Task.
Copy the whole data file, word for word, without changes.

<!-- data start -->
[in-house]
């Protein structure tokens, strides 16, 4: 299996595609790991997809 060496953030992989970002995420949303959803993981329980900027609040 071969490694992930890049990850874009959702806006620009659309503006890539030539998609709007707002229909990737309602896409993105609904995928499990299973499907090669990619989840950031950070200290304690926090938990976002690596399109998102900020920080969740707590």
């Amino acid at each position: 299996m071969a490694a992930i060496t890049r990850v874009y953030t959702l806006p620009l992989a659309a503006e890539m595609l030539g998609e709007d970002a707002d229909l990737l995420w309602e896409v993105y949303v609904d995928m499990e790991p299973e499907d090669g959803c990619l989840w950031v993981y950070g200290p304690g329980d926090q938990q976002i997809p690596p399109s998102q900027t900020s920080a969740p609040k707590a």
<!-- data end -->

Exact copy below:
[in-house]
């Protein structure tokens, strides 16, 4: 299996595609790991997809 060496953030992989970002995420949303959803993981329980900027609040 071969490694992930890049990850874009959702806006620009659309503006890539030539998609709007707002229909990737309602896409993105609904995928499990299973499907090669990619989840950031950070200290304690926090938990976002690596399109998102900020920080969740707590």
């Amino acid at each position: 299996m071969a490694a992930i060496t890049r990850v874009y953030t959702l806006p620009l992989a659309a503006e890539m595609l030539g998609e709007d970002a707002d229909l990737l995420w309602e896409v993105y949303v609904d995928m499990e790991p299973e499907d090669g959803c990619l989840w950031v993981y950070g200290p304690g329980d926090q938990q976002i997809p690596p399109s998102q900027t900020s920080a969740p609040k707590a």